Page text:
We had the good fortune of connecting with Caylee Cowan and we’ve shared our conversation below.
Hi Caylee, how do you think about risk?
The biggest risk is not taking any risk. I’ve taken many risks in my acting career. For instance, taking a risqué role that might perpetuate a certain perspective about who I am as person. While I know it’s a character, some might have a hard time understanding that. I’ve also turned down roles, and that’s a risk too. As an actor, you audition a lot, and you’re hungry for work, but as an artist you have to really think about what you’re creating into the world. Artists are sensitive and they feel things deeply and express it in their movements, in their words, in sounds, and in paint and colors. Sometimes, it’s a burden to carry all these emotions – to be so sensitive. When my head’s too loud, and it’s hard to hear my heart; I do the thing I’m afraid of just so I’m not afraid of it anymore.
Alright, so let’s move onto what keeps you busy professionally?
I’m an actress, but I also sing, and dance, and paint, and write. I’m an artist. That’s what I am, and I think it’s what we all are deep down. I’d tell you what sets me apart from others, but there isn’t much that separates me from you. I got where I am today professionally because I never gave up, and no, it wasn’t easy. I read a book when I was a teenager called “the courage to create” by Rollo May – I have a couple thousand books in my personal library, but out of all the books I’ve read, this one is my favorite. It’s pages are highlighted and dog-eared to death. A quote that always stuck out to me was, “Passion has little to do with euphoria and everything to do with patience.” Those are words to ruminate. Passion is not about feeling good. It’s about endurance. Like patience, passion comes from the same latin root. It doesn’t mean to flow with exuberance. It means to suffer. As an artist, you feel things very deeply, and that is a blessing and a curse. You feel the world around you, and empathize a great deal. It can be painful, but because of that struggle, you are called to create. That struggle births the desire to bring something into being that is ultimately about love and light in order to cast out the darkness. I’ve heard the saying, “good artists copy, great artists steal,” but I think that the people who say that are missing the point. Good artists copy, great artists steal, but real artists create.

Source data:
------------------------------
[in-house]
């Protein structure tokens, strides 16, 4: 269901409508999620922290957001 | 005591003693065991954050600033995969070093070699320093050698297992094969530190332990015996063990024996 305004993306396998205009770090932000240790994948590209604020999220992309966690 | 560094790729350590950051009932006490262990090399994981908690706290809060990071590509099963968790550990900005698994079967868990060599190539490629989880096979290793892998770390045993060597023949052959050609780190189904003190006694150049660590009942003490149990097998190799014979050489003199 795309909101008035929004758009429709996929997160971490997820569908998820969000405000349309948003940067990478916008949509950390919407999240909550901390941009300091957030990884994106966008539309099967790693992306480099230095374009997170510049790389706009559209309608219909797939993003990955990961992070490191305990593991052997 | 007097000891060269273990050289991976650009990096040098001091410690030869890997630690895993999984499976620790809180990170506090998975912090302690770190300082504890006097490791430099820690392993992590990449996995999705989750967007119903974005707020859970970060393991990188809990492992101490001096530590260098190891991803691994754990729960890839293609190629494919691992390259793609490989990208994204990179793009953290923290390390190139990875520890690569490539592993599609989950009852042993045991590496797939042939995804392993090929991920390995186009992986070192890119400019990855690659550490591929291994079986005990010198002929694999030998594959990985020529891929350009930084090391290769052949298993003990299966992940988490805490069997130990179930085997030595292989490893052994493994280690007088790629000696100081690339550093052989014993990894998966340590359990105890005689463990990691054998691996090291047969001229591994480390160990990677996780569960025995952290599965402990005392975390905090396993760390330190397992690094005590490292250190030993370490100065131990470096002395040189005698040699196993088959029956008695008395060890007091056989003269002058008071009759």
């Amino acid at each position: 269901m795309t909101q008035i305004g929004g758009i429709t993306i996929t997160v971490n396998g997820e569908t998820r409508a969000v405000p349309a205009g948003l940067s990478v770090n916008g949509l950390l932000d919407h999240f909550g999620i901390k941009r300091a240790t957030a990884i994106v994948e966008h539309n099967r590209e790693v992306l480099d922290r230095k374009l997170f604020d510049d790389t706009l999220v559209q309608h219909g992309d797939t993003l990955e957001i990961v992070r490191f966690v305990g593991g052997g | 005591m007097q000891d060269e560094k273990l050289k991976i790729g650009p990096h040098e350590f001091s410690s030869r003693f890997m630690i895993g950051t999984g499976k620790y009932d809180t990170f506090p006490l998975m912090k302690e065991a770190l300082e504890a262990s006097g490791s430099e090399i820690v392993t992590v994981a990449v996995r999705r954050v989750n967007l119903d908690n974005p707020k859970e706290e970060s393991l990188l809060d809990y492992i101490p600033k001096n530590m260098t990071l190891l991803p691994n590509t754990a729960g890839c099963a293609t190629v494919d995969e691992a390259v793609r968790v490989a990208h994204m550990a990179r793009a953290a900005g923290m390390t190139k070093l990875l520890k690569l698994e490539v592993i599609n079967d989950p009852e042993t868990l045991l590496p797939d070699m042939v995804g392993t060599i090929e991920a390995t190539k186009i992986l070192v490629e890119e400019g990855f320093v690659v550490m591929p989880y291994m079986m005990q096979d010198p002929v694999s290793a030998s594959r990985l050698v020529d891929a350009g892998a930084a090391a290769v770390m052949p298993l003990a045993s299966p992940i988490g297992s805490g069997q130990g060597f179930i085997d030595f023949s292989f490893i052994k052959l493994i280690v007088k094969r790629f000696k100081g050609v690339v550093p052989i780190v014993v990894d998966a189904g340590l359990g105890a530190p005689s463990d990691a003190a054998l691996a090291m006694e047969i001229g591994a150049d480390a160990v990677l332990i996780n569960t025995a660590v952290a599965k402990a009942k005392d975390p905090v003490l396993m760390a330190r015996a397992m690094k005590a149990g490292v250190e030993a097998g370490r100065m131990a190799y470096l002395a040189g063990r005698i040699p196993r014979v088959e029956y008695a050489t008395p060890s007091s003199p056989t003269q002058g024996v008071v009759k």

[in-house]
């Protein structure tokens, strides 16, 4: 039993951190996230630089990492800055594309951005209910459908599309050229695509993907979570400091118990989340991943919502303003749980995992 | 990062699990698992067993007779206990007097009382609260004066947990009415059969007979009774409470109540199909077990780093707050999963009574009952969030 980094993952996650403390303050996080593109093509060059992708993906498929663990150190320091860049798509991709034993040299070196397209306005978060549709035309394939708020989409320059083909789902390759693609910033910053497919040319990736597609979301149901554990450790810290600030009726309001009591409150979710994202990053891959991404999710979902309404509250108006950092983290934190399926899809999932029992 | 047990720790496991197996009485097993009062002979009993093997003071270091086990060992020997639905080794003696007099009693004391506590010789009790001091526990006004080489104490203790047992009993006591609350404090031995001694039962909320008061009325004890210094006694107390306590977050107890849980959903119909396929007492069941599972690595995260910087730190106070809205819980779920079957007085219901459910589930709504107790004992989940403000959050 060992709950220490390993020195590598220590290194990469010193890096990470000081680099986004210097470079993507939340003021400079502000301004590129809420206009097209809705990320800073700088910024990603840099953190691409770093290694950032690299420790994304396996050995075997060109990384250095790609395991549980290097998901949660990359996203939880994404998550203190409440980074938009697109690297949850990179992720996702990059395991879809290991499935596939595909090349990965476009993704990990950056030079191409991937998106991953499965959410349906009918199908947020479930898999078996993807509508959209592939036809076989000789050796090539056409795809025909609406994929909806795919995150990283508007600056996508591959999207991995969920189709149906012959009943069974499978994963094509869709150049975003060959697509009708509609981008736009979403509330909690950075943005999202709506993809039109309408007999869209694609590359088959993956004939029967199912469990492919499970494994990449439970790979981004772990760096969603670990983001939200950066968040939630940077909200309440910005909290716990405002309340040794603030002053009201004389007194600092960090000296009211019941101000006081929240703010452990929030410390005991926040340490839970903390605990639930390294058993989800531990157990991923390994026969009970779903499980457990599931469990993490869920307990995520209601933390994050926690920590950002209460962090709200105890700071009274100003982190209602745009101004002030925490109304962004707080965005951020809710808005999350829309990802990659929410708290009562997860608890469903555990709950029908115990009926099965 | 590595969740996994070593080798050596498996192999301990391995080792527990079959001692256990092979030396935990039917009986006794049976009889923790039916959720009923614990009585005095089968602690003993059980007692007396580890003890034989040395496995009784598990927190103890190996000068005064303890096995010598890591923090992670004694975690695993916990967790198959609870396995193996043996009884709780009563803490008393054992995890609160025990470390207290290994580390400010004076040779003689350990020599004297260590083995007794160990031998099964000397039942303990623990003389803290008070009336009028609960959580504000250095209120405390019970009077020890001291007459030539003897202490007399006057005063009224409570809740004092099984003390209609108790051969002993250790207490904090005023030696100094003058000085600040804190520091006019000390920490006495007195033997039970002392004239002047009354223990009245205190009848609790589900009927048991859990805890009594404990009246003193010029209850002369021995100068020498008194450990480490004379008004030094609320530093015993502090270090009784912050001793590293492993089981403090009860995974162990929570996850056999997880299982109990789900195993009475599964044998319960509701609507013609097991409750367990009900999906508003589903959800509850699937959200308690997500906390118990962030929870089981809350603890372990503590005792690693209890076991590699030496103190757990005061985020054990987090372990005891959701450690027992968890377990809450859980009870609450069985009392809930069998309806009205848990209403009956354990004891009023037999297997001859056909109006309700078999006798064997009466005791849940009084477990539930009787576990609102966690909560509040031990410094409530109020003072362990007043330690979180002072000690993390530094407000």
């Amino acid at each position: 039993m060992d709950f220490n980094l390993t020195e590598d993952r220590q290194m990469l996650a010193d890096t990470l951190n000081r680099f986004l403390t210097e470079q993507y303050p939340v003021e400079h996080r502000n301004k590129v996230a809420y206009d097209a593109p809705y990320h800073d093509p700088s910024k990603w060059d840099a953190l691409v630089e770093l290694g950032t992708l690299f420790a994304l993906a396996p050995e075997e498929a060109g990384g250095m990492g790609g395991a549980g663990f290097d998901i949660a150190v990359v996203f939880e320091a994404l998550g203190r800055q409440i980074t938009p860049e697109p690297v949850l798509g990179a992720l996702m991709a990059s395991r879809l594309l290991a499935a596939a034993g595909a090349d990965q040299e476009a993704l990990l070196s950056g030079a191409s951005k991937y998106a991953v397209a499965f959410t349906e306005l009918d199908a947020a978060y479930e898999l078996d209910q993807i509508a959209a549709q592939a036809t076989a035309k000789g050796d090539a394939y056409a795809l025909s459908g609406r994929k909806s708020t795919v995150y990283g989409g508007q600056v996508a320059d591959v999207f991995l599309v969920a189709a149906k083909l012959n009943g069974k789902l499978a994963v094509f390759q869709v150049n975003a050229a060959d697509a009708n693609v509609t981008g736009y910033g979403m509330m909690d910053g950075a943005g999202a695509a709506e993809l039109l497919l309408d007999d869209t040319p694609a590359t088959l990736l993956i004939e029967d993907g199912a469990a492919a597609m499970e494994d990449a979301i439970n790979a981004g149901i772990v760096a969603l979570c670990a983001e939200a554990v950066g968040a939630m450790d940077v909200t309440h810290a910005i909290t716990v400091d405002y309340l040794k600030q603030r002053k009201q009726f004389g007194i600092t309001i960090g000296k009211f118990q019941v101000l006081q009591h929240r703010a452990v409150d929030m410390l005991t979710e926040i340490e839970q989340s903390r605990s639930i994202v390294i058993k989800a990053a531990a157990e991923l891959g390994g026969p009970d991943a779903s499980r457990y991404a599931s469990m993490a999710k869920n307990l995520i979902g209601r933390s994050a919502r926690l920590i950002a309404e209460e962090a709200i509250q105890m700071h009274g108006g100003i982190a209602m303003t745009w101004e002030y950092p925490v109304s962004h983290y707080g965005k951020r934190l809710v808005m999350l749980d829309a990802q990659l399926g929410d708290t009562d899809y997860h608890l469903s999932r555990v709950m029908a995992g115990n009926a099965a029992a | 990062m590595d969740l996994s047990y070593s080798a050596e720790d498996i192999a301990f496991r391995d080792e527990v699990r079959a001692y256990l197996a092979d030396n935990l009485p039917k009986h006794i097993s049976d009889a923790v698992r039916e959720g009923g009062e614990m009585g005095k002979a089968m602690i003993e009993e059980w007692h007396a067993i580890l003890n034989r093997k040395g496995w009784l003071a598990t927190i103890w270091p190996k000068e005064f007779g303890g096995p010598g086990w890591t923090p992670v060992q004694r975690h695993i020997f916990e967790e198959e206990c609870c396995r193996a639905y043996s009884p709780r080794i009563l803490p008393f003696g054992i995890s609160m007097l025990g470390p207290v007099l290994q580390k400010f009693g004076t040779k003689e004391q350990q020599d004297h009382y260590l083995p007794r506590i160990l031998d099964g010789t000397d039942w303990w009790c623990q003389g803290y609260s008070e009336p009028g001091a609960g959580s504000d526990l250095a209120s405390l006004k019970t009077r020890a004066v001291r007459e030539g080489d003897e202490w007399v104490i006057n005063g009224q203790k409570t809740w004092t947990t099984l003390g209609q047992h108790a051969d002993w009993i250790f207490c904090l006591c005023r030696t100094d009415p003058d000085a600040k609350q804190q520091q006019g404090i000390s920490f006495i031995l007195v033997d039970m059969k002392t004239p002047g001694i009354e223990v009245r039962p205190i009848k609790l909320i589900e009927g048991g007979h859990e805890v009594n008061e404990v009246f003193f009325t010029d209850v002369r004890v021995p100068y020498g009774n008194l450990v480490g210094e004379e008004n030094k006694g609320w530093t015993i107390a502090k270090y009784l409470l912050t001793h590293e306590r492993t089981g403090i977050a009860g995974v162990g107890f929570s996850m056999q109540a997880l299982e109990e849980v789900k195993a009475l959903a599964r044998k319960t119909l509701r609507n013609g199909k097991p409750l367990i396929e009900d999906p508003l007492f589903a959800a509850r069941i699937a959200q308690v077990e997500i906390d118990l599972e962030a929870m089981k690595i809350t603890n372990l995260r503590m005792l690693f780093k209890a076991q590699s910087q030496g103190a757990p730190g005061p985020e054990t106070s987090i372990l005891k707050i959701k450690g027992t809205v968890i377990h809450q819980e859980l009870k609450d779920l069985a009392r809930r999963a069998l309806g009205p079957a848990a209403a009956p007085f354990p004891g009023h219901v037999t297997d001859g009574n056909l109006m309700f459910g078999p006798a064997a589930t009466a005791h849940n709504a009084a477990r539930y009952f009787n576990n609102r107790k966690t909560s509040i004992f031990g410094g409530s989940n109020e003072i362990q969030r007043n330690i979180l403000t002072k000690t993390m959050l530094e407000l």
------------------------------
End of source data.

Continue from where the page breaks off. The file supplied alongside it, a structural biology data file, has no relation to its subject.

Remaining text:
If you had a friend visiting you, what are some of the local spots you’d want to take them around to?
There’s this little speak easy that play’s Jazz on Thursday nights called “Black Rabbit Rose” that I use to like going to, but it’s been closed due to the pandemic. A lot of my favorite spots like Samuel French, Amoeba records, and Cafe 101 have closed. Even simply driving down the streets of Los Angeles has changed. Small businesses are boarded up, and there are tents on Hollywood and Sunset blvd. The other day I had tears in my eyes when I saw a homeless man passed out on the sidewalk in broad daylight. How can anyone see this and not feel pain? Only the locals, who have become numb and desensitized, can walk past with a blind eye. This is my city and it’s my favorite place to be, but it’s changed. It’s not how it use to be. The Shoutout series is all about recognizing that our success and where we are in life is at least somewhat thanks to the efforts, support, mentorship, love and encouragement of others. So is there someone that you want to dedicate your shoutout to?
Daniel Poplawsky, Chistopher Meyers, Zoe Rose Schwarts, and Devin Alpanian